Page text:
Foreign Minister Mustafa Osman Ismail telephoned Rice while she was on a plane to a Darfur refugee camp in western Sudan to say he was sorry for what had happened in Khartoum Thursday, a U.S. official said.
"He apologized for the treatment of our delegation and the press corps," State Department spokesman Sean McCormack told journalists traveling with Rice.
Earlier, Rice told journalists on the plane the Sudanese had no right to manhandle them or members of her staff and said it made her "very angry" that she was sitting with Sudanese President Omar el-Bashir when the incident took place.
"They have no right to push and shove," Rice said, adding she had instructed the top U.S. diplomat in Sudan to get an immediate apology from the Sudanese government.
While Rice and el-Bashir were meeting, journalists were taken inside in groups to see the meeting for a photo opportunity. At first, only Sudanese journalists, not those from the United States, were allowed in.
Later, U.S. journalists were allowed access in two separate groups. In the first group, authorities pulled one journalist's microphone out of her tape recorder.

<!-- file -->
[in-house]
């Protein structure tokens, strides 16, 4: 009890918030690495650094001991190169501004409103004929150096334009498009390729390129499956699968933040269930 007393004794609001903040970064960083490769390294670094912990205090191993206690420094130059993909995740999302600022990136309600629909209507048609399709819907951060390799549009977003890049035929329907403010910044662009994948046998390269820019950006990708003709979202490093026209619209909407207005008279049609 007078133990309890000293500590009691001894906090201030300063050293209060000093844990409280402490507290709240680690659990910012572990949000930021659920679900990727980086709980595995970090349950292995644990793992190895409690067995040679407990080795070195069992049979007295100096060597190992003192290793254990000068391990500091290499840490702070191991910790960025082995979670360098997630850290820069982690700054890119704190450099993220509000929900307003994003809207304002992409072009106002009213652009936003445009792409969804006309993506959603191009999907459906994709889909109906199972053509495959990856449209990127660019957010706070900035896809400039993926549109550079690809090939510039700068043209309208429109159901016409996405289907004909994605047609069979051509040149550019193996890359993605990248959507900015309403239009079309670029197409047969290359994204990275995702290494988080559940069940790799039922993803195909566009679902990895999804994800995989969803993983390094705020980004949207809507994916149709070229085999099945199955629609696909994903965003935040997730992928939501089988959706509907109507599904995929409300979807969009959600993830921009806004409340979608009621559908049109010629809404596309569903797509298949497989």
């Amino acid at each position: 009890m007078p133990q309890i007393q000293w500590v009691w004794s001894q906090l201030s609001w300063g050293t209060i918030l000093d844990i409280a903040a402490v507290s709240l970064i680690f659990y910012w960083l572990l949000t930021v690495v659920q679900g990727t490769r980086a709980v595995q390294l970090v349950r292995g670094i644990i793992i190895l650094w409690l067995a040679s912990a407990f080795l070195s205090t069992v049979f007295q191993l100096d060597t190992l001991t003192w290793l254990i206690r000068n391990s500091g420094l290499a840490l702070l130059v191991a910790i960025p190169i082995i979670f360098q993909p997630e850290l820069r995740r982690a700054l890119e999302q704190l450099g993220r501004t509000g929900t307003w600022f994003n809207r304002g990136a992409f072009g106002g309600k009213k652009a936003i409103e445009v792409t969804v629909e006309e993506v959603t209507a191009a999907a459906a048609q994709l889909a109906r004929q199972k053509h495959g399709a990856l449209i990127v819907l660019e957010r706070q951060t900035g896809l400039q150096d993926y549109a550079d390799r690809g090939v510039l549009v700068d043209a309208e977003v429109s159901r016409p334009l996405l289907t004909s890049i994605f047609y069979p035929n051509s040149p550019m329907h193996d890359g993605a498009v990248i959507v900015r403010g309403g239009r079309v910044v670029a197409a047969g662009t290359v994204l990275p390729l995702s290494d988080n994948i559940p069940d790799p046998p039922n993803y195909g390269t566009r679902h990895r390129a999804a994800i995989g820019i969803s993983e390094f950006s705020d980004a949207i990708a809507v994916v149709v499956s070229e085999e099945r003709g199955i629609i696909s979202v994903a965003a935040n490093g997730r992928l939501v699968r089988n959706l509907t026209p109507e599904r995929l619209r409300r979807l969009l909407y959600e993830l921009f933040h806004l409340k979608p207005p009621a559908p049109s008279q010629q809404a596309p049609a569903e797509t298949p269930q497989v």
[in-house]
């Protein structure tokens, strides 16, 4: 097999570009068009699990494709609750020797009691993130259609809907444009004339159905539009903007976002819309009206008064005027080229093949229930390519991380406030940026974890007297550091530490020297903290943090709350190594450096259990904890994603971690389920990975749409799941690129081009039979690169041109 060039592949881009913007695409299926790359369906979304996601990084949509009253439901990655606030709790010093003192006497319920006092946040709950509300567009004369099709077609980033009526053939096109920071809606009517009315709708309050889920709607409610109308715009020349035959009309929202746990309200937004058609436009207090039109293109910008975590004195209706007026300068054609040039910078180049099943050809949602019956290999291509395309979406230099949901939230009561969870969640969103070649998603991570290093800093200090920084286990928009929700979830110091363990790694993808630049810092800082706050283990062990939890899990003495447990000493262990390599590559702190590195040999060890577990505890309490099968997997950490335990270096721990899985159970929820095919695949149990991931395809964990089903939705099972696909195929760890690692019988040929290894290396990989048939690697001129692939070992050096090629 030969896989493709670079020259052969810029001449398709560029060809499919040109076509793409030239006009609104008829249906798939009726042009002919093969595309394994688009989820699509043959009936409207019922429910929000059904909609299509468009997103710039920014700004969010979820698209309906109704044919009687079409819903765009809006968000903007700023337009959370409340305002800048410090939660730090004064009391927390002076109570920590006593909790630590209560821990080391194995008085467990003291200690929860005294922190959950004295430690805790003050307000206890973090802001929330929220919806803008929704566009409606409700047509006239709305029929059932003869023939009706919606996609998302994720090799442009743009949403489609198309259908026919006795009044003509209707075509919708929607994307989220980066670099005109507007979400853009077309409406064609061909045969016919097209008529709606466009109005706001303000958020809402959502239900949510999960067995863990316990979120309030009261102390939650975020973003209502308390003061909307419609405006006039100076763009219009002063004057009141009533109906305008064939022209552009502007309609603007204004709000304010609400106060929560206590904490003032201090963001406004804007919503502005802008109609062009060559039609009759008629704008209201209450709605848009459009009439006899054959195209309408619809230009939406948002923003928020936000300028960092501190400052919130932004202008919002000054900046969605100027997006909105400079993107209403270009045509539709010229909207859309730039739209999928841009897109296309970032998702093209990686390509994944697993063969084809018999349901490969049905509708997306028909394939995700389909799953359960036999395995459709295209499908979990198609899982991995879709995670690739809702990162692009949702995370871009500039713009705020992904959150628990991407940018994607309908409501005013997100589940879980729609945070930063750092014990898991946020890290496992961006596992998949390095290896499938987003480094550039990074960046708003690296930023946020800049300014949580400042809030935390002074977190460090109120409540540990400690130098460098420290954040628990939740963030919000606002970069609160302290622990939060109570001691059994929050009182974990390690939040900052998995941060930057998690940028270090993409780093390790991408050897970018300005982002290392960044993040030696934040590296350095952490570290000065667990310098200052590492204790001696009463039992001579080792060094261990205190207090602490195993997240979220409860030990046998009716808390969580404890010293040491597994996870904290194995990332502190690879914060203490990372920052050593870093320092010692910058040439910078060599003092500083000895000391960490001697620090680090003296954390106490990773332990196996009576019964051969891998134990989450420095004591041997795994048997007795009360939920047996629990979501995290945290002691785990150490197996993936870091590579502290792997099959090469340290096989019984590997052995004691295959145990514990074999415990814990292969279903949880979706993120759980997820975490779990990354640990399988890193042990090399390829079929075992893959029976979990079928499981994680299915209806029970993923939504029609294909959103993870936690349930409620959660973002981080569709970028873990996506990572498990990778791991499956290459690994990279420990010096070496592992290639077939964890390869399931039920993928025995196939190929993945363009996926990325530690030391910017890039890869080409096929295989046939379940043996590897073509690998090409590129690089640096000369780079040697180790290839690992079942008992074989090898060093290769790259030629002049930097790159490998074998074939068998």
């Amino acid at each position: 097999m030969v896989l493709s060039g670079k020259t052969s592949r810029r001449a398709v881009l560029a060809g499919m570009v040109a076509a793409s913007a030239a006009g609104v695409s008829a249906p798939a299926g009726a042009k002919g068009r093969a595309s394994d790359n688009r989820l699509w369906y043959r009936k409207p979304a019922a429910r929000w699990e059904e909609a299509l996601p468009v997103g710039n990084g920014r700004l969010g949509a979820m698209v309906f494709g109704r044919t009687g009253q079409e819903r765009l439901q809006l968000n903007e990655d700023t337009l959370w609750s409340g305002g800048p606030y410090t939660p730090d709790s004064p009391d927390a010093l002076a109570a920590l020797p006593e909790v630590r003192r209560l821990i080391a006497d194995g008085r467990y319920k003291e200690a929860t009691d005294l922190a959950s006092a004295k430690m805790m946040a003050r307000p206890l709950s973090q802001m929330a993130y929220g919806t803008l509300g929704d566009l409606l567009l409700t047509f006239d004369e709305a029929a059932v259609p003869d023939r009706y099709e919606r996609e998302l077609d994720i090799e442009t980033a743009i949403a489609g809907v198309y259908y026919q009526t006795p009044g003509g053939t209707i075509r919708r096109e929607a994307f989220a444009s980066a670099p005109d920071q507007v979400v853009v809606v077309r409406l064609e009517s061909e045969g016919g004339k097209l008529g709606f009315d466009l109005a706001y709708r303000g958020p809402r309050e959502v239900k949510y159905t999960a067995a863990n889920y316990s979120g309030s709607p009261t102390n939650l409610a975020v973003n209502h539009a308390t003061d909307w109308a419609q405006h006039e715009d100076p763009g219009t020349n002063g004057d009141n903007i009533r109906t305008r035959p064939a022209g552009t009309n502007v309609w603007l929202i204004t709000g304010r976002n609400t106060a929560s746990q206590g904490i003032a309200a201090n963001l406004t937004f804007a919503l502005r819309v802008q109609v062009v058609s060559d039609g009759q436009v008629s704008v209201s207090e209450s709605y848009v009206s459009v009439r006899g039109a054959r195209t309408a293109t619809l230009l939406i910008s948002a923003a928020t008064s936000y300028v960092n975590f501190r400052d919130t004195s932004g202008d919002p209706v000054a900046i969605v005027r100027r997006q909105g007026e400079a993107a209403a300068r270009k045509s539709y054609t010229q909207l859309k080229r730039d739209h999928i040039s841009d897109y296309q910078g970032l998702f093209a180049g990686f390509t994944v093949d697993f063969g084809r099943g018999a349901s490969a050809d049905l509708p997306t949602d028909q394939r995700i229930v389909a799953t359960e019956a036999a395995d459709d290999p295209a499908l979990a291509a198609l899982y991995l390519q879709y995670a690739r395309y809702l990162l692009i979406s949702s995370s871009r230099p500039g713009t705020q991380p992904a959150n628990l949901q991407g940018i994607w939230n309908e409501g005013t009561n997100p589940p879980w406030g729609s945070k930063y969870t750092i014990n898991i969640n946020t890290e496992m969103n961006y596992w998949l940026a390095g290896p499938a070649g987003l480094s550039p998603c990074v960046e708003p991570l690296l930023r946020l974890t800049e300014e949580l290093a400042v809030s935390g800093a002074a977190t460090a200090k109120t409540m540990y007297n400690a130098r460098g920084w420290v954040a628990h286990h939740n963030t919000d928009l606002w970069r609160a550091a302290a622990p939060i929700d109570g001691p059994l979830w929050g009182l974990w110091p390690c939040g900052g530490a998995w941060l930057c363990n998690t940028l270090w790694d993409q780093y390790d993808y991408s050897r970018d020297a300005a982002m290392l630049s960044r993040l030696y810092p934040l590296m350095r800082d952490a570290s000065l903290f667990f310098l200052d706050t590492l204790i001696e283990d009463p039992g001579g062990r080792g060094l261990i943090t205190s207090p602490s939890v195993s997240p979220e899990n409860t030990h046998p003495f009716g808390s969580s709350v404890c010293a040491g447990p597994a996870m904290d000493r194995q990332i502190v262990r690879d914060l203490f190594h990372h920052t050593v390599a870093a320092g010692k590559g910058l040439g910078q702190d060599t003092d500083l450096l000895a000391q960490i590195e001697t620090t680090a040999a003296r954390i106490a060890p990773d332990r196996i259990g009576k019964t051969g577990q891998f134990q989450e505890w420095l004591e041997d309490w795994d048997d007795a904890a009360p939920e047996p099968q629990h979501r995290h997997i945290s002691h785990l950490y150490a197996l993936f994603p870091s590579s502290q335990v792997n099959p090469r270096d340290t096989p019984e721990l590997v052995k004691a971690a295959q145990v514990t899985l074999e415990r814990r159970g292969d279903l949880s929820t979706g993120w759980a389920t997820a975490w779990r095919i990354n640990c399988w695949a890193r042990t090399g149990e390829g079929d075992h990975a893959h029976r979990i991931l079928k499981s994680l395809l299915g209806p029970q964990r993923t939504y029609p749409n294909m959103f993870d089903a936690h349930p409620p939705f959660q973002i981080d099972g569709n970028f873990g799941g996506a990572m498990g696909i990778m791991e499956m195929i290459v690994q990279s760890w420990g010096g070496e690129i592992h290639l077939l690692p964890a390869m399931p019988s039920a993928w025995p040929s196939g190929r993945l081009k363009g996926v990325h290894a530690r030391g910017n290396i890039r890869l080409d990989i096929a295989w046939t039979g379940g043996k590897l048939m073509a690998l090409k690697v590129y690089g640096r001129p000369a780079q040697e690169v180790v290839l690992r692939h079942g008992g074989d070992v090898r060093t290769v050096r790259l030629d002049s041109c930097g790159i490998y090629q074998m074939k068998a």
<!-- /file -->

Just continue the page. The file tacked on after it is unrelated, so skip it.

Afterward, Sudanese officials came and apologized to the media. But when a journalist in the second group attempted to ask a question, she was pulled away and authorities intended to kick her out.
CNN's Andrea Koppel said journalists and Rice's staff members were "pushed and pulled" in attempts to keep them out of the meeting.
One of Rice's aides eventually said, "We have a free press in the U.S.," and a Sudanese official responded, "Well, we don't here," Koppel reported.
Rice is visiting Sudan hoping to shore up the country's new government following more than two decades of civil warfare between the largely Islamic north and the mostly Christian and animist south. Sudan's new leaders were sworn in this month.
Rice told CNN that in her meeting with el-Bashir and other officials, she received assurances that it would take steps to halt violence against people, particularly women.
Later in Darfur, Rice met privately with women refugees who have been victimized. Many of the women claim they have been raped by military officials.
It is estimated that up to 300,000 people have been killed and some 2 million have been forced from their homes in a rebellion that has raged in Darfur for more than two years.
The United Nations has accused Sudan of using Arab militias known as Janjaweed to fight the rebels. The Janjaweed are accused of a brutal campaign of raping, killing and looting.
Sudan has admitted arming some militias to quell the rebellion but has denied any links to the Janjaweed and calls them outlaws.